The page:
Distance: 84.5 miles (136.0 kms)
Total time:10hrs 45 mins (including lunch,and a lengthy detours in Arlington Heights to visit the graves)
Average Moving Speed: 13.6mph (21.9 kph)
Maximum Speed: 28.1mph (45.2 kph)
Calories burned: 3749
Elevation gained: 1539 ft (1274 meters)
Weather: Sunny and quite muggy in east Rockford at 9:30am in the morning with temperatures about 75degF (22C) with northwest winds at 5-10 mph (10-16kph). The day warmed a bit and stayed quite muggy reached 84F (29C) later in the day. The wind helped me throughout the day.
Powered by: (not enough) Breakfast - 2 bowls of Raisin Bran, small muffin, lots of orange juice; Lunch of a veggie sandwich, lots of water; and 1 liter of water on the way. I was bonking later in the day.
The original plan was to ride to the western suburbs but the scale of the traffic in exurban and suburban Chicago, combined with the atrocious road conditions, made the offer of a pickup on the north side very attractive. Starting on the east side of Rockford, I stopped off in Belvidere where I worked at a Jolly Green Giant plant in summer 1970, my first summer in the US. Belvidere has grown a lot over the past 43 years but I'm not sure for the better. Downtown looks quite empty and deserted and the usual sprawl on the outskirts. I passed a theater where I think I attended some films in that summer. I remember most the heat and humidity that was (at the time) very unfamiliar; my trip there this time was on a cool beautiful low humidity day. The plant has become part of the General Mills food empire and I don't know if it still packs peas and corn. My initial task was to report by radio back to the plant when a full truck left the fields but I was quickly moved to the assembly line when it became apparent that the supervisors in the plant could not understand my accent.
Apollo theater in Belvidere - seems closed to me
Still some signs that it was once a Jolly Green Giant plant
The General Mills plant is greatly expanded over its 1970 size
Leaving Belvidere for Chicago, about 90 miles to the southeast, I took route 20 which initially had a shoulder that soon disappeared. The road was heavily traveled especially by trucks. I could not understand this since the tollway, a major highway, paralled the route a few miles away. Maybe the trucks and cars were avoiding the tolls but the towns on the route, especially Marengo, are clearly under severe pressure. The road is two-lane, narrow with no shoulder, and is very dangerous for bicycling. I got off it as soon as I could and zig-zagged my way on suburban streets to Arlington Heights, and the graves of my parents-in-law. I don't understand how townships and counties can allow unrestrained retail and residential developments without upgrading the old country roads that service these developments, or even more, why planners don't insist on sidewalks and bike lanes for their approval of new projects.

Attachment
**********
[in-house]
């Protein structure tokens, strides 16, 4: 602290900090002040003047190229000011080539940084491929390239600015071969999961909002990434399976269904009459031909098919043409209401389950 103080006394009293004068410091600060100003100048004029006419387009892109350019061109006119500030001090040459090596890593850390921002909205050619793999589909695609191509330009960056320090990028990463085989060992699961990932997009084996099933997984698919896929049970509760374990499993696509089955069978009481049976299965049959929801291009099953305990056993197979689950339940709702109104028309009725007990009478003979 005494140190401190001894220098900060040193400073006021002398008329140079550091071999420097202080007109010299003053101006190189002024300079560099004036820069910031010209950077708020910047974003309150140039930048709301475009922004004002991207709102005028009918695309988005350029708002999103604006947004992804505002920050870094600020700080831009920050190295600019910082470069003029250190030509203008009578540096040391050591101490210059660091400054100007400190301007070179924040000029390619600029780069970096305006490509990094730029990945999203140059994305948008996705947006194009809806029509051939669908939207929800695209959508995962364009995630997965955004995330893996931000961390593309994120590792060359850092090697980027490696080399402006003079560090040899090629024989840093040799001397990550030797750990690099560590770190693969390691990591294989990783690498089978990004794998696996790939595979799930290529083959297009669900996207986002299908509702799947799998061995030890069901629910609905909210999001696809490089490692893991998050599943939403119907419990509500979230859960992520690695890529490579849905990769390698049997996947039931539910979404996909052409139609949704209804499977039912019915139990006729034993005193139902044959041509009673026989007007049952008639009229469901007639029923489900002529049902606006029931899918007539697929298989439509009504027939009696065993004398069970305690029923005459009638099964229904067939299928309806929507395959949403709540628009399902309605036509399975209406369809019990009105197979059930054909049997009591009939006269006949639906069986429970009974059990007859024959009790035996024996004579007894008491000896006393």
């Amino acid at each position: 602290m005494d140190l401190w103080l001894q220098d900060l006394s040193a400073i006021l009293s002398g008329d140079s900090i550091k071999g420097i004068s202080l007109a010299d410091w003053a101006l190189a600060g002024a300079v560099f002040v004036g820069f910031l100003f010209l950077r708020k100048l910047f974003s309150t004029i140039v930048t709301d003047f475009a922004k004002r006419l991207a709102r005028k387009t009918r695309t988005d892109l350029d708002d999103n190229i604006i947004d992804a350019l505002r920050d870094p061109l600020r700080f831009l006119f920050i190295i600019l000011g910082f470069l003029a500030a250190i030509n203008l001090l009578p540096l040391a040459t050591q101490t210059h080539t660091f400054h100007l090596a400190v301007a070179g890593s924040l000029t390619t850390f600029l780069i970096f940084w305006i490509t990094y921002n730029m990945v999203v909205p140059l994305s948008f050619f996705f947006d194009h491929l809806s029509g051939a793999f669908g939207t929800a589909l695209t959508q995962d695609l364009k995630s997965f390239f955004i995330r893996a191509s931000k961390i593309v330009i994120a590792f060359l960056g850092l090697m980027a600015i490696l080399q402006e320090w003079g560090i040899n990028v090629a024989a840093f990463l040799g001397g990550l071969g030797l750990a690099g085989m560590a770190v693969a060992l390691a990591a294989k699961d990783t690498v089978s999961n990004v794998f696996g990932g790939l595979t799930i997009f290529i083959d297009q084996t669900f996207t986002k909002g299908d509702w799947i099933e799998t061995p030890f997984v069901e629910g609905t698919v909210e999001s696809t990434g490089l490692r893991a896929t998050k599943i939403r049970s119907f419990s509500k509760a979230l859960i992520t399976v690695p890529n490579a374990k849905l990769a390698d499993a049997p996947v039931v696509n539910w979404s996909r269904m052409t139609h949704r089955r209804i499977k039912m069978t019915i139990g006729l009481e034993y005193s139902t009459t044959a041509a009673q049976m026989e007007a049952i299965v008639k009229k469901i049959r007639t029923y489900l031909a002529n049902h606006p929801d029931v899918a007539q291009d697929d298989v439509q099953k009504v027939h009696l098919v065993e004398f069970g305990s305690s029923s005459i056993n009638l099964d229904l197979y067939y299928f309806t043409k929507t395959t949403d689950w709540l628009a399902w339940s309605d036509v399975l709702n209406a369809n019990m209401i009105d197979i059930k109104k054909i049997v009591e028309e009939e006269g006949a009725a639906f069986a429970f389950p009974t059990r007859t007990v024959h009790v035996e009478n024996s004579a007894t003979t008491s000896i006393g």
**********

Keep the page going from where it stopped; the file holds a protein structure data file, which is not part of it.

Another exurban development planned in the cornfields - about 60 miles from Chicago's center
Busy suburban street at rush hour - terrible for bicycling but this one has a sidewalk alternative
Riding on the heavily-traveled streets with no shoulders requires nerves of steel and trust in drivers. I had two episodes that convinced me that this was no place for bicycling. The first was a car that came very close to me on a particularly narrow stretch and to avoid being brushed, I headed off into the soft, gravel-covered shoulder (margin).I did not know that the gravel covered about 5 inches of sand and as my front tire sank into it, I capsized and hit the dirt. I was not hurt except for a knee scrape and I lost a water bottle that I did not recognize till later. The second occurred when I hit a particularly big pothole in the gutter on which I was riding. The left pannier popped off and was hit by the wheel of a truck following closely. The driver stopped immediately but not before the pannier was scraped along the ground by the truck tire. Luckily for me, there was nothing damaged inside except toothpaste and some other tubes of creams. If it has been the other pannier, my computer would have been destroyed.
My pannier got 'runned over' by a truck
After the second episode, I picked streets with sidewalks to make my way to Evanston, and the meeting point with my friend, Nancy. It was not until I reached Evanston that I saw the first bike lanes marked on the streets. The cold beer and nuts that Nancy brought were very welcome.
I'll take tomorrow off to do some work on the bike, buy some supplies and try to catch up on some other work. Weighing myself, I found that I've gained 2 lbs on the trip so far. (Or the scales may not be accurate). It must be the double dinners that I've been eating on most nights but I feel more svelte than when I started.